On Tuesday, Alabamians kept Gov. Kay Ivey in place, ignored Democrats’ effort to return two-party politics to our state and re-elected a slew of Republicans who’ll retain Alabama’s deep red tint. But those results may pale when compared to the passage of Amendment 2.
Kay Ivey, Alabama’s long-standing and loyal public servant, is no longer a mere replacement for deposed Gov. Robert Bentley, the Tuscaloosa Luv Guv. Voters emphatically selected her Tuesday to guide this state for the next four years.
While Georgia may elect a Democrat, Stacey Abrams, as governor, and Texas may send Democrat Beto O’Rourke to the U.S. Senate, the staying power of Alabama Republicans is likely to dominate Tuesday’s elections. States need a viable, two-party political atmosphere that provides options and neg…
Nothing President Trump says can be believed as universal truth. If he says today is Wednesday, check the calendar. He’s a maelstrom of half-truths, no-truths, contradictions, mischaracterizations, deceptions, fabrications and lavish embellishments, empowered by a feckless Republican Congres…
Shots are fired at a group of police officers. A chase ensues. One of those officers uses his cruiser to stop the vehicle of the fleeing suspect. When a woman and her young child enter the scene, the officer leaves protective cover to draw attention away from civilians and to himself.
Twenty years ago, then-Alabama Rep. Mike Rogers began a noble quest to help parents with the burden of paying for an ever-growing list of school supplies.
John Merrill is Alabama’s secretary of state. He’s also a mixed bag of wise policy and regrettable stances. We wish that weren’t the case.
Alabamians have every reason to doubt the ethical makeup of those in our state government. The rogues’ gallery of arrested, indicted, convicted and imprisoned lawmakers in Alabama’s most recent past is appalling. Ethics aren’t Alabama’s political forte.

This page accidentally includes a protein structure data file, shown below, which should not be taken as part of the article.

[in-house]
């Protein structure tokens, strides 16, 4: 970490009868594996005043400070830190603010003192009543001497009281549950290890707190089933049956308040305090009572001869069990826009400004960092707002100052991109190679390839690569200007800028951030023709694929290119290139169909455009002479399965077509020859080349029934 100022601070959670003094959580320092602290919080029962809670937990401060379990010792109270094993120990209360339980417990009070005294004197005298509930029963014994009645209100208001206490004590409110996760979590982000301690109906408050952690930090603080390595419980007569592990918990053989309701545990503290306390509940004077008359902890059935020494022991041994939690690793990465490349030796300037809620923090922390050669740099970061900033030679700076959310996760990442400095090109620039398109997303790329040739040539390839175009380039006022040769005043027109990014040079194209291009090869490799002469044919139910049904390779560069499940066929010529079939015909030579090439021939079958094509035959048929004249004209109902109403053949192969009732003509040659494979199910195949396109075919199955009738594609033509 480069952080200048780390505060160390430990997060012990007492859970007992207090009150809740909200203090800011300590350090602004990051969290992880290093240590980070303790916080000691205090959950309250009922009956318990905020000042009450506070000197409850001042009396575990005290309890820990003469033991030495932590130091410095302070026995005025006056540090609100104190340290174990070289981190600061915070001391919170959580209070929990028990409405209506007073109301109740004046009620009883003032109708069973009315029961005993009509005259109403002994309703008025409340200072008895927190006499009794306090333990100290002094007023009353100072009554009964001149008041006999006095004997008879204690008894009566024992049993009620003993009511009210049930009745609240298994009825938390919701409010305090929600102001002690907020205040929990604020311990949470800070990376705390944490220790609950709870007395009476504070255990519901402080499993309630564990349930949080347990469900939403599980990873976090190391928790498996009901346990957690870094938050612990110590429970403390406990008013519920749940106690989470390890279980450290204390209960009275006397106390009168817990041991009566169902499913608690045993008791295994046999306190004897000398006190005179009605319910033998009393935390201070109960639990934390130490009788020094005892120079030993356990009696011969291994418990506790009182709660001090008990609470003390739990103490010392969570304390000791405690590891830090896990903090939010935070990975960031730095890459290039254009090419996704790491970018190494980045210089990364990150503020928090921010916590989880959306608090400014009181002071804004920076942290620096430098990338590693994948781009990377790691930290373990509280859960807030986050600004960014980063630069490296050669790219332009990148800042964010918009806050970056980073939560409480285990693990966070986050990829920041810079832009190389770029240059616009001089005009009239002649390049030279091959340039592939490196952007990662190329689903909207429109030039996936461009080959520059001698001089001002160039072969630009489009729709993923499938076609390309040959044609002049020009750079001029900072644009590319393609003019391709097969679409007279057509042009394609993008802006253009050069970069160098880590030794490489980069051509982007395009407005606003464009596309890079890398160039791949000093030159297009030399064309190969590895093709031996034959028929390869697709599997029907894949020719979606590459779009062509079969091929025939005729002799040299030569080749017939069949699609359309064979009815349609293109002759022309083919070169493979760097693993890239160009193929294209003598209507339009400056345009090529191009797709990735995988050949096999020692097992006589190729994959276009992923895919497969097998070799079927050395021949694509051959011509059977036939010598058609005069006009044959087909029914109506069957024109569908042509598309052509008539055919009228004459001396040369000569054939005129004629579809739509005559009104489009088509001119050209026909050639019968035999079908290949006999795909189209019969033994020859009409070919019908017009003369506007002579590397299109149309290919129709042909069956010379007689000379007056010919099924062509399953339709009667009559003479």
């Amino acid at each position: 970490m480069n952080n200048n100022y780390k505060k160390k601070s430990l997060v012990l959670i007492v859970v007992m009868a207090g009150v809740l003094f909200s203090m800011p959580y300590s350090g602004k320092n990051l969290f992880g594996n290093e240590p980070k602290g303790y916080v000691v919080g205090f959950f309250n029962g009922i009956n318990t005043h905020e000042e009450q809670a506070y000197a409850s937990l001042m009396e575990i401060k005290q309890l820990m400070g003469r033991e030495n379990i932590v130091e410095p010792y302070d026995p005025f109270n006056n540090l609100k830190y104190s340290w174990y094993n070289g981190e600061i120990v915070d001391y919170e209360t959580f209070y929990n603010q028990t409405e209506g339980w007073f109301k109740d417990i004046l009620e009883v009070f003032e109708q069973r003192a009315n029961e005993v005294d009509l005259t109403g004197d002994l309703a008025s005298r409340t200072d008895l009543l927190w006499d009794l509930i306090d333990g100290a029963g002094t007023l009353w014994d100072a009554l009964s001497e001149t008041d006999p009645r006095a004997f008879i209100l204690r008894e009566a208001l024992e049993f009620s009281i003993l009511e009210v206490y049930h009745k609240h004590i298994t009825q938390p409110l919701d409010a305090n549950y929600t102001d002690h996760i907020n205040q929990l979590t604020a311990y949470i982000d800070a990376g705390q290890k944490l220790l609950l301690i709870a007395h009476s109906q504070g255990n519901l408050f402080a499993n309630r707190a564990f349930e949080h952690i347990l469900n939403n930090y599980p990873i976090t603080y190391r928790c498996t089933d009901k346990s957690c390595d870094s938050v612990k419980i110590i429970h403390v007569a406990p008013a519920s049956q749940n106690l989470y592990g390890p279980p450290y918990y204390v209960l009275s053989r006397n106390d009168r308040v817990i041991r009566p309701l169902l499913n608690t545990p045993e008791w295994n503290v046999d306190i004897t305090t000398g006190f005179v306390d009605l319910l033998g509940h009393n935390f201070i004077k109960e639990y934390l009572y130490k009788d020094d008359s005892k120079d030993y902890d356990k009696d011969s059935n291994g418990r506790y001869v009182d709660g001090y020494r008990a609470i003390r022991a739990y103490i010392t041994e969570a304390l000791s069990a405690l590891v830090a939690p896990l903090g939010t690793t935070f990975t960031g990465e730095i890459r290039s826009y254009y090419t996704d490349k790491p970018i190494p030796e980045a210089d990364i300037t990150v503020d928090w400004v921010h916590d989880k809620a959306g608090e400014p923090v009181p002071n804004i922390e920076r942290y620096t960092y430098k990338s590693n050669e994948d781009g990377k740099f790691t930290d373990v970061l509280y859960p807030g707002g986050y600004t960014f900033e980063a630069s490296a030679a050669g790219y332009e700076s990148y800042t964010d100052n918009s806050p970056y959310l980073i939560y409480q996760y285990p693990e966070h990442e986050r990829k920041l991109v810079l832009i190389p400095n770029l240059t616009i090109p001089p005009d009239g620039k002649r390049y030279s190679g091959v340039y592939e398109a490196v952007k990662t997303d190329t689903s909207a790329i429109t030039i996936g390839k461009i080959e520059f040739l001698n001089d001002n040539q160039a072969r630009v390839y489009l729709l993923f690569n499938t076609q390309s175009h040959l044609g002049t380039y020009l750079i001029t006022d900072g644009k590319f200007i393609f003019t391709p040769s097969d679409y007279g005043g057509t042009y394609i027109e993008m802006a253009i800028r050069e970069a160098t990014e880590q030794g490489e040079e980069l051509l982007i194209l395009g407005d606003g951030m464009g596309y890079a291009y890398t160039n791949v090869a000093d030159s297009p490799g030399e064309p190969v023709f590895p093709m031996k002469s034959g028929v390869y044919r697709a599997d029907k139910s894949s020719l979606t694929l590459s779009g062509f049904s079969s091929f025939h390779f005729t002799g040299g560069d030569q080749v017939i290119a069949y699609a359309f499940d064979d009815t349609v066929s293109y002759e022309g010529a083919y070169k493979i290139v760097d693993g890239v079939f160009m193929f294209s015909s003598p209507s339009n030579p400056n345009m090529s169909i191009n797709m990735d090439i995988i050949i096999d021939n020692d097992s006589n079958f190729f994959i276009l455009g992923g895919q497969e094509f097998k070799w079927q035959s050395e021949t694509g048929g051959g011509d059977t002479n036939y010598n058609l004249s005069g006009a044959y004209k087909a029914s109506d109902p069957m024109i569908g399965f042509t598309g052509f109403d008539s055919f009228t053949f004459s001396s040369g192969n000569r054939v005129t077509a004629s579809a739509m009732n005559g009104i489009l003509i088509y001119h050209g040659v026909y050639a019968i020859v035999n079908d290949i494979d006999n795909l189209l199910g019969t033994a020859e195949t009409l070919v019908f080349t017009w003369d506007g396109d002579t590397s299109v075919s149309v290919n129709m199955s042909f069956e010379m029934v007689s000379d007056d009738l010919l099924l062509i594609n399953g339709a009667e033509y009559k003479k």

Anniston City Schools Superintendent Darren Douthitt received his own report card last week, and the final grade appeared to be the equivalent of a C-minus.
Thus far, 33 states have expanded Medicaid coverage under the Affordable Care Act, providing thousands of lower-income Americans access to health insurance, but Alabama hasn’t. Why? It’s because of overstated concerns about long-term finances and steeply partisan politics that have calcified…
Monday is the last day Alabamians can register to vote for the Nov. 6 election. No, you can’t register on Election Day at your polling place. Yes, you can register online, and it’s not that complicated. But you must register before the deadline, and there are only a few days left.
The deterioration of American politics is in full bloom: presidential insults are commonplace, bipartisanship is largely dead and incumbents spend election years hiding behind figurative barriers that rob voters of a first-hand experience with the very people who covet their support.
This is National Newspaper Week, a 78-year-old celebration that is neither a federal holiday nor an excuse to self-decorate ourselves with flowery praise. So we won’t.
Last week, Tuscaloosa Mayor Walt Maddox offered students at Alabama State University a glimpse of several uncomfortable truths about our state. He could have been speaking about Calhoun County.